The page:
The master shower is broken. One of the garage doors does not work properly. The heater needs repair. It’s almost amusing how the appliances seem to know that the superintendent has been away and they can misbehave. The kitchen floor is scummy. The formal (or former) dining table is piled with opened and unopened mails… None of this matters. I am finally home. Nothing is better than being home.
It’s intensely gratifying and almost a bit shocking to be able to touch the warm bodies of my loved ones after seeing them only on my cell screen for the past months. Audrey, who was an inch shorter than me when I left for Malaysia, shot up and is now taller than me. I am officially the shortest person in the house. When I was away, I clung to the comforting memory of my family — the one constant in my life. But even the most familiar and constant is ever changing. What I have missed in their lives will remain missing. I think humans possess imagination because we need to conjure up the missing pages in our lives — be it past or future.
Angela was writing her English paper today — a fictional piece based on real history. Over hot chocolate and blondies, we talked for hours about my upbringing in Shanghai and how the Cultural Revolution impacted my family and my peers. Her interest in my previous life — one that seems to have little to do with who I am today, but is in fact the most integral part of my character — was moving to me.
Before returning to San Francisco, I went to Shanghai to visit my parents for a week. Being a mother myself, I understand much more viscerally how they must have missed my brother and me when they were sent down to the countryside for “re-education” during the Cultural Revolution. How they must have worried sick about our well being. I was 8 and my brother was 10. We had the use of their salary and decided to subsist mostly on red bean popsicles. Other than popsicles, we had rice. There were two pots of scallions on the window sill and we always ate our rice mixed with a little soy sauce, lard and chopped scallion. Though it was only for a few months that both my parents were away, it felt like forever to me. I was the happiest little girl when my mother finally came home. She surprised me with two colorful pullovers with checkered pattern in the front. A book worm and a pure intellectual all her life, she has been inept in doing anything domestic except for knitting those two beautiful sweaters for me in the dim light of an oil lamp in the re-education camp.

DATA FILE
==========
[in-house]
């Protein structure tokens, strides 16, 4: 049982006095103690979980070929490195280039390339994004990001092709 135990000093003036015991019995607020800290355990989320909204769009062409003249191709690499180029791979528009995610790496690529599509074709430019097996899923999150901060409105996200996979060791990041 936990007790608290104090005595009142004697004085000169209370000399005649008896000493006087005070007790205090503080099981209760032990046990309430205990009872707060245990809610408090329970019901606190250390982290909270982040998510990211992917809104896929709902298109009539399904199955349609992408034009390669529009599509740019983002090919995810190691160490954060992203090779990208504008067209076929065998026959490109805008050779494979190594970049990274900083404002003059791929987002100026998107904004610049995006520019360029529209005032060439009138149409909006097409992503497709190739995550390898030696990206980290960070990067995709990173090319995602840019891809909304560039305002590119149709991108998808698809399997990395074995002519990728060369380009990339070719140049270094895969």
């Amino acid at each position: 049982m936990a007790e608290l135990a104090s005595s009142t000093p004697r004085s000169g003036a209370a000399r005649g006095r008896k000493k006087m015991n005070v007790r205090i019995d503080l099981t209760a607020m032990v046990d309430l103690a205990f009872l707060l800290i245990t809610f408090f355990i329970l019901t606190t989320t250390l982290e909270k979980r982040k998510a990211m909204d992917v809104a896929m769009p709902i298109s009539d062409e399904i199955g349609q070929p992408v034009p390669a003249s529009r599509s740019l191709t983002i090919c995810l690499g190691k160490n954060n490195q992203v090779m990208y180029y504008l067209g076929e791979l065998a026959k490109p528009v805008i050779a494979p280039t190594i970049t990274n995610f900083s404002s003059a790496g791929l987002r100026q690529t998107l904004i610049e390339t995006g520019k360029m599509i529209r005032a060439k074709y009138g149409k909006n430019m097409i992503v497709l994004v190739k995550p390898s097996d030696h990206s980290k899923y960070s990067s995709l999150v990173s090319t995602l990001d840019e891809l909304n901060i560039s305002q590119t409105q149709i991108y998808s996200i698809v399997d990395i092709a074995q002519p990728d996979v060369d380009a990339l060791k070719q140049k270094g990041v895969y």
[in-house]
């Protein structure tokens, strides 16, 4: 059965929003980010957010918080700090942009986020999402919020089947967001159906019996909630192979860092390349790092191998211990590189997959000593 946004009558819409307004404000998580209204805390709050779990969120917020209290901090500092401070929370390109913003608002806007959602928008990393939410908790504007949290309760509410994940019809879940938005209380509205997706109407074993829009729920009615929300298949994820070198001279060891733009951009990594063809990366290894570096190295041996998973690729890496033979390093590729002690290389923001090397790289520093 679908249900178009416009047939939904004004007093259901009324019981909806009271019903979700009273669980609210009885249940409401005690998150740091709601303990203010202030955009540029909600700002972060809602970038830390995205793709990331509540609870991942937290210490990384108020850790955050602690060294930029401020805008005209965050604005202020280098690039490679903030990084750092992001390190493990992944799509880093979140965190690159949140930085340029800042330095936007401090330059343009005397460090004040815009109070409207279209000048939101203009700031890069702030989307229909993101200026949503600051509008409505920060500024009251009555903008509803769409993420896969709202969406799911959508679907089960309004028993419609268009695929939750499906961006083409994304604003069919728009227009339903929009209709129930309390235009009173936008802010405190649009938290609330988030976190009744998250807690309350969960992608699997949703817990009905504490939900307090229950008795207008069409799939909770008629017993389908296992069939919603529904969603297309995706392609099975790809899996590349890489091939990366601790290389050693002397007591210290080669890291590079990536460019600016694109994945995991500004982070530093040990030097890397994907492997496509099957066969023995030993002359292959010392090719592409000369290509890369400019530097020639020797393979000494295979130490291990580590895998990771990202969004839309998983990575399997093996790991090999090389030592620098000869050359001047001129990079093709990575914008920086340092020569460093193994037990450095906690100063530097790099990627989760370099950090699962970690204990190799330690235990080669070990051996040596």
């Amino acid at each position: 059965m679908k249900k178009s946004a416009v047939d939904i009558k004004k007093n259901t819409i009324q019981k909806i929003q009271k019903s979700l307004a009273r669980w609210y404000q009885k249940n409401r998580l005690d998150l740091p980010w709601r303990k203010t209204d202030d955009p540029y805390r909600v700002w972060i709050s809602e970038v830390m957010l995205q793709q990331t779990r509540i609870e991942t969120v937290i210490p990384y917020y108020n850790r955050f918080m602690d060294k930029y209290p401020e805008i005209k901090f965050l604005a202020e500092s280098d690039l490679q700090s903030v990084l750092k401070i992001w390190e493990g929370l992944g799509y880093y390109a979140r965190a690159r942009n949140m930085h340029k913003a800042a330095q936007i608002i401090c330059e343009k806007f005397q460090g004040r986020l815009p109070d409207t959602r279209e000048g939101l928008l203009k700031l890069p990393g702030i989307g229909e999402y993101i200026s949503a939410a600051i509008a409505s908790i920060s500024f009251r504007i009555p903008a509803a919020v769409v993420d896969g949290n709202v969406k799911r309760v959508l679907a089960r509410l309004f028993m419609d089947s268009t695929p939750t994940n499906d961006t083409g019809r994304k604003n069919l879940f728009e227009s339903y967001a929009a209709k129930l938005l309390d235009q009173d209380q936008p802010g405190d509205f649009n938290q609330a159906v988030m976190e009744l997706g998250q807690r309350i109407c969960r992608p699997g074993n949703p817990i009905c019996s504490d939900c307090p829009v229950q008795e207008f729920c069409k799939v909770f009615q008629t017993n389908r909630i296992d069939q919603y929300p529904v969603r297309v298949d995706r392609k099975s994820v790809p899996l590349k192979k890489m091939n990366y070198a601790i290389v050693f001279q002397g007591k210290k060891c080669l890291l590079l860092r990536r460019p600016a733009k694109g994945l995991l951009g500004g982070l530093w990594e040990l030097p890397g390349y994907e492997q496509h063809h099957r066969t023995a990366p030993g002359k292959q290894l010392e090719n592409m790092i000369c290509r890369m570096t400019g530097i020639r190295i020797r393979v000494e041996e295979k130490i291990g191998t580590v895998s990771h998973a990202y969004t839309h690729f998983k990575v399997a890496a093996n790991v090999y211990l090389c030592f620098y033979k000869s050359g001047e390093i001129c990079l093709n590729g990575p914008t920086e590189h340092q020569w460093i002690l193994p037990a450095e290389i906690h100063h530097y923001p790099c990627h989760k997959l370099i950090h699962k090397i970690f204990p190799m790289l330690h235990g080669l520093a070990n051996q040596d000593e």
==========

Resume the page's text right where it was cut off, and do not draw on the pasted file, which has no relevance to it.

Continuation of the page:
Now, a little about these delicious blondies — they are vegan, gluten free and pretty easy to whip up. High in dietary fiber and low in simple carbs, they are guilt free to indulge.
Healthy Coconut Macadamia Blondies
1 15.5 oz can white beans, washed and drained
1/4 cup almond flour
1/4 cup shredded coconut
1/4 cup roasted macadamia nuts
1/4 cup pure maple syrup
2 tablespoons coconut oil, melted
1 1/2 teaspoon vanilla extract
1 teaspoon baking powder
1/4 teaspoon baking soda
Pinch of salt
Preheat oven to 350 degrees. Blend all ingredients except for shredded coconut and macadamia nuts in a food processor until smooth. Mix in shredded coconut by hand. Pour mixture into a greased 8×8 baking pan. Add macadamia nuts. Bake for 30 minutes. They are a little crumbly, so make sure you let them cool completely before handling.